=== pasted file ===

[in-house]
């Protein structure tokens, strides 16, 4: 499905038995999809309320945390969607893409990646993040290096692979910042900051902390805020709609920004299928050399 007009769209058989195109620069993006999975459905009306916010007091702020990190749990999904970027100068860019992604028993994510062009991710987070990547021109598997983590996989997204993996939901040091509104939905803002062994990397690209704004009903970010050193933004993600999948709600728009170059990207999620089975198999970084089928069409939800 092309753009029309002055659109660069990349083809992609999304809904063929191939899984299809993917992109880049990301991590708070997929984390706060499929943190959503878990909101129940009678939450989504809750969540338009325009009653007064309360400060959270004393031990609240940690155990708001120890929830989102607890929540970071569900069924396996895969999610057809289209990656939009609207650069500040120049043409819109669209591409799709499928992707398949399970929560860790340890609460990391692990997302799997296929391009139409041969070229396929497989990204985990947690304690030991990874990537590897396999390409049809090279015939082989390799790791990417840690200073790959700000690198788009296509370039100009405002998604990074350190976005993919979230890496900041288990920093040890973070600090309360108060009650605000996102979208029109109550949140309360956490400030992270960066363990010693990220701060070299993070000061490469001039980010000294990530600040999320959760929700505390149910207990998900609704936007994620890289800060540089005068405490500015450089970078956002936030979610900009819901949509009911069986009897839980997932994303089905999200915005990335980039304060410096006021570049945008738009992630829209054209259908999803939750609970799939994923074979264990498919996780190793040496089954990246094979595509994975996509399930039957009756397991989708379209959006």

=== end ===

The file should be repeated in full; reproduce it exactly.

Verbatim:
[in-house]
């Protein structure tokens, strides 16, 4: 499905038995999809309320945390969607893409990646993040290096692979910042900051902390805020709609920004299928050399 007009769209058989195109620069993006999975459905009306916010007091702020990190749990999904970027100068860019992604028993994510062009991710987070990547021109598997983590996989997204993996939901040091509104939905803002062994990397690209704004009903970010050193933004993600999948709600728009170059990207999620089975198999970084089928069409939800 092309753009029309002055659109660069990349083809992609999304809904063929191939899984299809993917992109880049990301991590708070997929984390706060499929943190959503878990909101129940009678939450989504809750969540338009325009009653007064309360400060959270004393031990609240940690155990708001120890929830989102607890929540970071569900069924396996895969999610057809289209990656939009609207650069500040120049043409819109669209591409799709499928992707398949399970929560860790340890609460990391692990997302799997296929391009139409041969070229396929497989990204985990947690304690030991990874990537590897396999390409049809090279015939082989390799790791990417840690200073790959700000690198788009296509370039100009405002998604990074350190976005993919979230890496900041288990920093040890973070600090309360108060009650605000996102979208029109109550949140309360956490400030992270960066363990010693990220701060070299993070000061490469001039980010000294990530600040999320959760929700505390149910207990998900609704936007994620890289800060540089005068405490500015450089970078956002936030979610900009819901949509009911069986009897839980997932994303089905999200915005990335980039304060410096006021570049945008738009992630829209054209259908999803939750609970799939994923074979264990498919996780190793040496089954990246094979595509994975996509399930039957009756397991989708379209959006």